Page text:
PMM General Collection
The earliest known view of Searsport, Maine, depicts Main Street looking north. If you walk out the front door of Penobscot Marine Museum’s Whitcomb-Pendleton building and look to the right, you will see the same scene. Many of the buildings still stand, though the streets are now paved and telephone and electrical wires cross the street above. This photo was most likely taken in the 1850’s and is a daguerreotype. It was unusual for photographers to make daguerreotypes of landscape scenes, instead using them primarily for portraiture in the more controlled environment of the photographer’s studio.
The street seems almost deserted save for a few horses and wagons, but if you look carefully, you can see the blur of someone who paused just long enough to be captured in the long exposure. You can clearly read the signs on the store on the right advertising “Ready Made Clothing” and “Drugs and Medicines”, which should give a clue that something is not right with this image. A daguerreotype is a direct positive process and produces a mirrored image (reversed left to right), which should make the lettering appear backwards. Apparently this is a “copy daguerreotype”—in other words, a daguerreotype of a daguerreotype.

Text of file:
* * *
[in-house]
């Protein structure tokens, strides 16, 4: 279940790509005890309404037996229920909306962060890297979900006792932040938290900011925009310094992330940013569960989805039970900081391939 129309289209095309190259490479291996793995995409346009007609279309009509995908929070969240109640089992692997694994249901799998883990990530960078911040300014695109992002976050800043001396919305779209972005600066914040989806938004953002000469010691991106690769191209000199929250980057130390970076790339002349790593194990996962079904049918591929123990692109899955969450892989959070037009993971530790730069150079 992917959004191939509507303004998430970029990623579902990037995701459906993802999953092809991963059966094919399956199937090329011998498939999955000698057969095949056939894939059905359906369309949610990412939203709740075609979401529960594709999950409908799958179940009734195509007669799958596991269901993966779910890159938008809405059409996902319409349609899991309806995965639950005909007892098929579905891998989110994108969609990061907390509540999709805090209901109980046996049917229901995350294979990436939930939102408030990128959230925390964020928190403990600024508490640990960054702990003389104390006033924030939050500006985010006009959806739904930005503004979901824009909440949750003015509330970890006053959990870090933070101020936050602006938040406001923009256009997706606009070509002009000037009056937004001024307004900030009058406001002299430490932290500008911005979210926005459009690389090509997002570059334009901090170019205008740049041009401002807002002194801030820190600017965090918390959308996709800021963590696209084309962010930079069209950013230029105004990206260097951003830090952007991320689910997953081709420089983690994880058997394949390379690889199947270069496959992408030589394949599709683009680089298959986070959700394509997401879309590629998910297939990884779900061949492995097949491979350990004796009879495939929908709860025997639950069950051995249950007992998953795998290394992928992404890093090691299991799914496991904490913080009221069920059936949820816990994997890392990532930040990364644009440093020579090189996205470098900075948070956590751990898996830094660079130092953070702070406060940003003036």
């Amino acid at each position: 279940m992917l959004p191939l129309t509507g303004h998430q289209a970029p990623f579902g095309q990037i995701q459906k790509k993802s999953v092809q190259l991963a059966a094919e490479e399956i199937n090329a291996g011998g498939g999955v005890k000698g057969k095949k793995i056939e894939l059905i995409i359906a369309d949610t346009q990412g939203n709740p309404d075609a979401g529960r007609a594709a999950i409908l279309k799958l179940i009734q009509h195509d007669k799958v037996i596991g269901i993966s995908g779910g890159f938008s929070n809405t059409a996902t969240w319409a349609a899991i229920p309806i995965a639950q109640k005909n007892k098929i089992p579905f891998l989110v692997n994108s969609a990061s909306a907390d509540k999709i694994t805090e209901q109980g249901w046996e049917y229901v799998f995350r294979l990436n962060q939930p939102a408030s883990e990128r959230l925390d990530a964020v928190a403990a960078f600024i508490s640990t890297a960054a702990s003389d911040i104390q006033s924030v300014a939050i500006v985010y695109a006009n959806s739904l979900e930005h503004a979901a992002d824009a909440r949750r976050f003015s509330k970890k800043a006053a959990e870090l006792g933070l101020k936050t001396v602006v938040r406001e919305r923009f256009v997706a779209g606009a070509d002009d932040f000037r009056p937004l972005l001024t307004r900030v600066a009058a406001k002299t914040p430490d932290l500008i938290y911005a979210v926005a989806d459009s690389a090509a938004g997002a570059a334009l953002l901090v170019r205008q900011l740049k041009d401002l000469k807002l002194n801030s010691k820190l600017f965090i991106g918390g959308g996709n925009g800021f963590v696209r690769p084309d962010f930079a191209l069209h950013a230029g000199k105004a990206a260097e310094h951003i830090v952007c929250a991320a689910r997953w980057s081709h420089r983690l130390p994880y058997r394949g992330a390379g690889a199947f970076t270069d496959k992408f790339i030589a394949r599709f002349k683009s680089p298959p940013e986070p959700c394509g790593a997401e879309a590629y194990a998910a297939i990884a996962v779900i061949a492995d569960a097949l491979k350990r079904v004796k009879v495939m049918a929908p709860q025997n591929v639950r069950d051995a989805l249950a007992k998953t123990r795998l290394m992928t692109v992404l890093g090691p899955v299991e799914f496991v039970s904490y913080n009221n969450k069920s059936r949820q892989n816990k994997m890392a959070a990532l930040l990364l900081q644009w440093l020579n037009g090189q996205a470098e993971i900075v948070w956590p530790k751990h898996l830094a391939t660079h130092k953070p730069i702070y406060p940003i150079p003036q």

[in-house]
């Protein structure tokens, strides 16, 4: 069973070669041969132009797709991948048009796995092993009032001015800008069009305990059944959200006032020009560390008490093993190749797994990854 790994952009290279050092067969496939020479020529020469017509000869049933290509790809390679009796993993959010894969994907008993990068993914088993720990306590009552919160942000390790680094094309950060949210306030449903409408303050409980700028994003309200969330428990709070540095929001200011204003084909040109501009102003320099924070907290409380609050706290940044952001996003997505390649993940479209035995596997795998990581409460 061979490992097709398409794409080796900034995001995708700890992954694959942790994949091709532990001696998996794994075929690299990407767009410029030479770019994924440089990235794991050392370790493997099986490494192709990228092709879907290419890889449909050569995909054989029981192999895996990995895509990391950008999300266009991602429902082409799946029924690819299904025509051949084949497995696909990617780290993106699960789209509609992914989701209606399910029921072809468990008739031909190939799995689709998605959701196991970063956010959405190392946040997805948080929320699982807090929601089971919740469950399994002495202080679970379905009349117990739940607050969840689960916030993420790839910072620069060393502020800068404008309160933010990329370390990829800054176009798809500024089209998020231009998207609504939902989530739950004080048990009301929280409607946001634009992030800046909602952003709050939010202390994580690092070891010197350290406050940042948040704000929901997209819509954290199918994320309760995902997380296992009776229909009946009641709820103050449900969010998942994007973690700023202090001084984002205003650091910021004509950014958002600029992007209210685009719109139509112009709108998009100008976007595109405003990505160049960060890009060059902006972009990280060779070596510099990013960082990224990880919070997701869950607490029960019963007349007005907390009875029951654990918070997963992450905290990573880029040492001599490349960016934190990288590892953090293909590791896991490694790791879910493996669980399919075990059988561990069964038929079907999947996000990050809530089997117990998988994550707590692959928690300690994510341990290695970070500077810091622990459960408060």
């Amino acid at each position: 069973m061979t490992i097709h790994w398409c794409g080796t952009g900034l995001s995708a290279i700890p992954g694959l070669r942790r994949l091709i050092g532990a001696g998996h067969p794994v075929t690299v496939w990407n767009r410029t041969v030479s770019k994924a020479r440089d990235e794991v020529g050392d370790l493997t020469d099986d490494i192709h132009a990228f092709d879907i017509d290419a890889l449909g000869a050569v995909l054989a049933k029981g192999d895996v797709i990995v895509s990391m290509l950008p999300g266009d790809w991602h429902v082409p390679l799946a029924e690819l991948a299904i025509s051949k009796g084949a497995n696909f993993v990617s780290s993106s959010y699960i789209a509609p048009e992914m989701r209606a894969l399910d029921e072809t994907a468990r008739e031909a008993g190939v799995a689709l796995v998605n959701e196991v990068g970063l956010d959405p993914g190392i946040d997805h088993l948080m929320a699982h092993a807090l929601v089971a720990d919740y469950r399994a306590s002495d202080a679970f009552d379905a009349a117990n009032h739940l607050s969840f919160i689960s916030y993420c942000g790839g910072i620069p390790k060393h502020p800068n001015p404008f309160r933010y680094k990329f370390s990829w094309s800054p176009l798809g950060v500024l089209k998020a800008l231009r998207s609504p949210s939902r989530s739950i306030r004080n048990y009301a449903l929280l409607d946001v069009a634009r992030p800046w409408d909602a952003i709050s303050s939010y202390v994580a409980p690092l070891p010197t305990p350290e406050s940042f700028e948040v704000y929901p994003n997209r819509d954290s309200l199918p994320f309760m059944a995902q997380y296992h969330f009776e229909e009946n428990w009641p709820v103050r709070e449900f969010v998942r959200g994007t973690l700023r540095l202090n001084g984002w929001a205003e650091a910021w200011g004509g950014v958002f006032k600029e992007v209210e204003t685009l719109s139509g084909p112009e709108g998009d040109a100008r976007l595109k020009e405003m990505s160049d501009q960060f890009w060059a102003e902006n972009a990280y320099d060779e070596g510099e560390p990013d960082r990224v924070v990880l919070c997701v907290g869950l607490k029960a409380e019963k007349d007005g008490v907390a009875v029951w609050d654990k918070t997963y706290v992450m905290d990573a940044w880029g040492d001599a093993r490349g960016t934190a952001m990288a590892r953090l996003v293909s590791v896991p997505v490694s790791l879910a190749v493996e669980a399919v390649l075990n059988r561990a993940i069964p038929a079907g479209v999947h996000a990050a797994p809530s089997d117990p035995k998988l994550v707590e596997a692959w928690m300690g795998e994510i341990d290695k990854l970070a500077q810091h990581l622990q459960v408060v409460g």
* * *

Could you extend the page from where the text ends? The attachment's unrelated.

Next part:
Why Main Street, Searsport?
The oldest known photograph of our home town is special indeed. The rarity of landscape daguerreotypes reinforces the decision.
Earle Shettleworth Jr